Peroxisome proliferator-activated receptors (PPARs) and ovarian function--implications for regulating steroidogenesis, differentiation, and tissue remodeling

Reprod Biol Endocrinol. 2005 Aug 30;3:41. doi: 10.1186/1477-7827-3-41.


The peroxisome proliferator-activated receptors (PPARs) are a family of transcription factors involved in varied and diverse processes such as steroidogenesis, angiogenesis, tissue remodeling, cell cycle, apoptosis, and lipid metabolism. These processes are critical for normal ovarian function, and all three PPAR family members--alpha, delta, and gamma, are expressed in the ovary. Most notably, the expression of PPARgamma is limited primarily to granulosa cells in developing follicles, and is regulated by luteinizing hormone (LH). Although much has been learned about the PPARs since their initial discovery, very little is known regarding their function in ovarian tissue. This review highlights what is known about the roles of PPARs in ovarian cells, and discusses potential mechanisms by which PPARs could influence ovarian function. Because PPARs are activated by drugs currently in clinical use (fibrates and thiazolidinediones), it is important to understand their role in the ovary, and how manipulation of their activity may impact ovarian physiology as well as ovarian pathology.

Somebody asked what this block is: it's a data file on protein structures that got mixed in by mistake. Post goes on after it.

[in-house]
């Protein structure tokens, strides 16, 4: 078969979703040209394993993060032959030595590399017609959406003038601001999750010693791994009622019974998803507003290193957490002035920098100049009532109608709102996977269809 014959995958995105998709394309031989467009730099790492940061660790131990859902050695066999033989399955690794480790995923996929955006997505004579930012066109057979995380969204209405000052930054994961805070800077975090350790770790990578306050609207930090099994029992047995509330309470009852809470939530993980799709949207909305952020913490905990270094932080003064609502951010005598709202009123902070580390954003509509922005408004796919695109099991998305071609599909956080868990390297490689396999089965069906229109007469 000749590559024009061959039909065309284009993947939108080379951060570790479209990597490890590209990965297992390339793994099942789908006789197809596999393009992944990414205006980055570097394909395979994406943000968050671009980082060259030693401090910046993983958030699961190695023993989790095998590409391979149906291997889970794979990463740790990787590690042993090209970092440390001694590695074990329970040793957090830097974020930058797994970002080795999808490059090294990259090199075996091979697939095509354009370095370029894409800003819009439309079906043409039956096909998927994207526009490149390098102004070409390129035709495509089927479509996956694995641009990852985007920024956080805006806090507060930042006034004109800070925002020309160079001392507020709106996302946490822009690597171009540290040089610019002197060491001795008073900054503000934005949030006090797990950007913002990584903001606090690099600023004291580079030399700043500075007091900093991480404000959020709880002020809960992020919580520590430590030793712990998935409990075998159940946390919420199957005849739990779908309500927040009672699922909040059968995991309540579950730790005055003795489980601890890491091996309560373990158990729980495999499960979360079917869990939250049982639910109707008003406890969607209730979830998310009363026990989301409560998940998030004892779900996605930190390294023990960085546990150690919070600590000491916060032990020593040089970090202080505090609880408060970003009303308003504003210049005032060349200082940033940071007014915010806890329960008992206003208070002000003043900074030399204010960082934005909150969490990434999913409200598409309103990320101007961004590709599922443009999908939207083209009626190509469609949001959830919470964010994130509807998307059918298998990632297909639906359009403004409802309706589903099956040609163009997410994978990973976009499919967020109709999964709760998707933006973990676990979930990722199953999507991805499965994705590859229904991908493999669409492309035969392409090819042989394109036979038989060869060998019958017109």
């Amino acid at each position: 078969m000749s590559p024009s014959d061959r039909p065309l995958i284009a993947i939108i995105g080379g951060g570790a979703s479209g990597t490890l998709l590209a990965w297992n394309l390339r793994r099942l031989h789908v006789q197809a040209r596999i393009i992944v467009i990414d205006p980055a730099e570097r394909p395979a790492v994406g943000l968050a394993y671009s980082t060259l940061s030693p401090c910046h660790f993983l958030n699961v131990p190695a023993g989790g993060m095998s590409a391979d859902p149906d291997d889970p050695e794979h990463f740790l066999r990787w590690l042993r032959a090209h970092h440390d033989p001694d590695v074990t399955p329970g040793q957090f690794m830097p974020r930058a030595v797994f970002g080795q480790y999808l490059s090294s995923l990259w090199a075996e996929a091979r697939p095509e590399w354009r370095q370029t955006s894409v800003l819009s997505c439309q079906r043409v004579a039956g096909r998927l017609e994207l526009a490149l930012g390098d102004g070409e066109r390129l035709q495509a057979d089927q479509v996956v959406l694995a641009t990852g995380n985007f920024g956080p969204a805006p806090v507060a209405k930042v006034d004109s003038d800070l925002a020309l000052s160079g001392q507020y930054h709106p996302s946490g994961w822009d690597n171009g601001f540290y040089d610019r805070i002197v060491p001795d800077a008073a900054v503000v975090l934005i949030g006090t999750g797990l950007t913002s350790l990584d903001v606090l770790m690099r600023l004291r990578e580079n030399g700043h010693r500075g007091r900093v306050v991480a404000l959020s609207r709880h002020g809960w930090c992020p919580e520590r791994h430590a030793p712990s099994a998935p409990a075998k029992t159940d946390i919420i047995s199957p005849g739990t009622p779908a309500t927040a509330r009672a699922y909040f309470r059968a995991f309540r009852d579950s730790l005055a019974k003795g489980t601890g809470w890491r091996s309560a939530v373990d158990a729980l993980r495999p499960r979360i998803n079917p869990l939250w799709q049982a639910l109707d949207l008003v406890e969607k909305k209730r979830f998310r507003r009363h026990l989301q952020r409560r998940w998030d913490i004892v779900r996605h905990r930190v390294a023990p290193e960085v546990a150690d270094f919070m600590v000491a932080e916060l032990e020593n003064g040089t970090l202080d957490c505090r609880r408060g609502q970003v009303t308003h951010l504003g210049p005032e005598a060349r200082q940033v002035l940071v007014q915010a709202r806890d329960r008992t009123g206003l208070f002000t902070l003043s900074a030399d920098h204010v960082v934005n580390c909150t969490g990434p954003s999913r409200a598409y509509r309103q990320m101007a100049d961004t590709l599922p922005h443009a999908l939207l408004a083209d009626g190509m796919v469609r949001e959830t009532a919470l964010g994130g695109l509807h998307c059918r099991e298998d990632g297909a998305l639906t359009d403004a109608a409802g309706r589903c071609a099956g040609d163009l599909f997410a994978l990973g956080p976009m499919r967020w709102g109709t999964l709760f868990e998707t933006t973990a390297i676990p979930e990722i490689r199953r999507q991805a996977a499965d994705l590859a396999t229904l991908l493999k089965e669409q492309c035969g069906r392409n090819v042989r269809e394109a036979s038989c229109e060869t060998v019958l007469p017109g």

Publication types

  • Review

MeSH terms

  • Animals
  • Cell Cycle / drug effects
  • Estradiol / metabolism
  • Female
  • Humans
  • Neovascularization, Physiologic
  • Ovarian Neoplasms / etiology
  • Ovary / drug effects
  • Ovary / physiology*
  • Peroxisome Proliferator-Activated Receptors / physiology*


  • Peroxisome Proliferator-Activated Receptors
  • Estradiol